Within equal opportunities principles and legislation, applications will be assessed in the light of an applicant’s ability to meet the following entry requirements:
1. Academic ability
Proven and potential academic excellence
Applicants are normally expected to be predicted or have achieved a first-class or strong upper second-class undergraduate degree with honours (or equivalent international qualifications), as a minimum, in physical sciences (ie chemistry, computer science, engineering, mathematics, statistics or physics) or life sciences with strong mathematical skills.
For applicants with a degree from the USA, the minimum GPA sought is 3.5 out of 4.0.
However, entrance is very competitive and most successful applicants have or are on track to obtain a first-class degree, a GPA of 3.7 or the equivalent.
If you hold non-UK qualifications and wish to check how your qualifications match these requirements, you can contact the National Recognition Information Centre for the United Kingdom (UK NARIC).
No Graduate Record Examination (GRE) or GMAT scores are sought.
Other appropriate indicators will include:
References/letters of recommendation
Your references will support intellectual ability, academic achievement, motivation and ability to work in a group.
One professional reference can be accepted if you have relevant work experience, but academic references are preferred.
The research proposal should be in English and written in the form of a 1,000-word essay.
This will be assessed for your research interests and your reasons for applying to the course, as well as how your background and experience relates to the area of systems approaches to biomedical science.
It is not necessary to provide a detailed research proposal, but you should give a brief description of the area in which you wish to carry out research. This need not be specific if you have not yet decided on your preferred topic or area. Your proposal will be assessed for coherence, evidence of motivation and understanding of the proposed area of study.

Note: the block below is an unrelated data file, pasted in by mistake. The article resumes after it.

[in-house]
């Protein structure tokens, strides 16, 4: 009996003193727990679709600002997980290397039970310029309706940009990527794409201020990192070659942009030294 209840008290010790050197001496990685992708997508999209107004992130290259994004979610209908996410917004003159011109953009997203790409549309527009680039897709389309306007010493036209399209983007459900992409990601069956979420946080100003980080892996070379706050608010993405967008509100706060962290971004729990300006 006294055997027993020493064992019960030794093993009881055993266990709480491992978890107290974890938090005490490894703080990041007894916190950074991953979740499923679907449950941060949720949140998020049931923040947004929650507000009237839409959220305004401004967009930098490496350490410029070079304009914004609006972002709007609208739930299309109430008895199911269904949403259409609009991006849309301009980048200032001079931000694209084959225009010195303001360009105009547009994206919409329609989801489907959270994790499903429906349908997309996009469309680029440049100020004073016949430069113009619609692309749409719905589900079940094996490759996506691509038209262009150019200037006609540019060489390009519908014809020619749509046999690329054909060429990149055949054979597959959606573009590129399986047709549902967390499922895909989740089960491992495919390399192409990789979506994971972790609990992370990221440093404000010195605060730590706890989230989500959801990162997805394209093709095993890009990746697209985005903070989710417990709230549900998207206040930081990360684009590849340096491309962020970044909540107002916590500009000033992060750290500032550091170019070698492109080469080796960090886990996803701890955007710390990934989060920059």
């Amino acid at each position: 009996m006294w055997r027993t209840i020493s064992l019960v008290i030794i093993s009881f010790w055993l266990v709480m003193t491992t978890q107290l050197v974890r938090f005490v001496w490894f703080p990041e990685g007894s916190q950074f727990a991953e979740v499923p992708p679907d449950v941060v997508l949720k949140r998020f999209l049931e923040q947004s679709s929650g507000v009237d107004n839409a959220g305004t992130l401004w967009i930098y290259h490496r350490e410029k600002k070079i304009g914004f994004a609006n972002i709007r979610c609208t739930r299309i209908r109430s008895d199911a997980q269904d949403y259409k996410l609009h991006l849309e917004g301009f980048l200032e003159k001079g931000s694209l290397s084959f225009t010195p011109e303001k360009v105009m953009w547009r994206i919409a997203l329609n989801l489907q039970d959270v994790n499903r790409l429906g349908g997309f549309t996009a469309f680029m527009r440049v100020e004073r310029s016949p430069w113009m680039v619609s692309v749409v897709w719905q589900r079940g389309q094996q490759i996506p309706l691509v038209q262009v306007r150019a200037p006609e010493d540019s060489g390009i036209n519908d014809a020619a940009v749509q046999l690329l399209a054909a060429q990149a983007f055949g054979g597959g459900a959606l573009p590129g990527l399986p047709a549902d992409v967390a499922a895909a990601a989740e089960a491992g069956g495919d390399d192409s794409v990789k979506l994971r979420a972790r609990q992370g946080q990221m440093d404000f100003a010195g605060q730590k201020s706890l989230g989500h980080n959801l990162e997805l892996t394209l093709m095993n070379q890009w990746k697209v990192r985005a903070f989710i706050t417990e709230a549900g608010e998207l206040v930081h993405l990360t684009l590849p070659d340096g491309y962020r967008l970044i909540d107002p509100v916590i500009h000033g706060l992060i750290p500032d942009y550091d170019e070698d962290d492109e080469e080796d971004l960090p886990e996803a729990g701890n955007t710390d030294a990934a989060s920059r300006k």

Performance at interview(s)
Interviews are normally held as part of the admissions process for all suitably qualified applicants following initial assessment by the programme directors. Interview panels usually consist of three members, including a programme director and and academic expert in the areas relevant to the student. Interviews last for around 30 minutes and include questions and exercises to ascertain the level of mathematics obtained by the applicant to date. If necessary, interviews will be held via telephone or Skype for candidates based outside the UK.
Although publications are not required, a strong publication record may advantage an application.
3. Other qualifications and experience
Research or working experience in a relevant area may be an advantage. Preference may be given to those who have previously studied in a relevant area. Evidence of training in a relevant area may be an advantage.
2. English language requirement
Applicants whose first language is not English are usually required to provide evidence of proficiency in English at the higher level required by the University.
3. Availability of supervision, teaching, facilities and places
The following factors will govern whether candidates can be offered places:
- The ability of the Centre for Doctoral Training to provide the appropriate supervision, research opportunities, teaching and facilities for your chosen area of work
- Minimum and maximum limits to the numbers of students who may be admitted to Oxford's research and taught programmes.
The provision of supervision, where required, is subject to the following points:
- The allocation of graduate supervision is the responsibility of the Centre for Doctoral Training and it is not always possible to accommodate the preferences of incoming graduate students to work with a particular member of staff
- Under exceptional circumstances a supervisor may be found outside the Centre for Doctoral Training.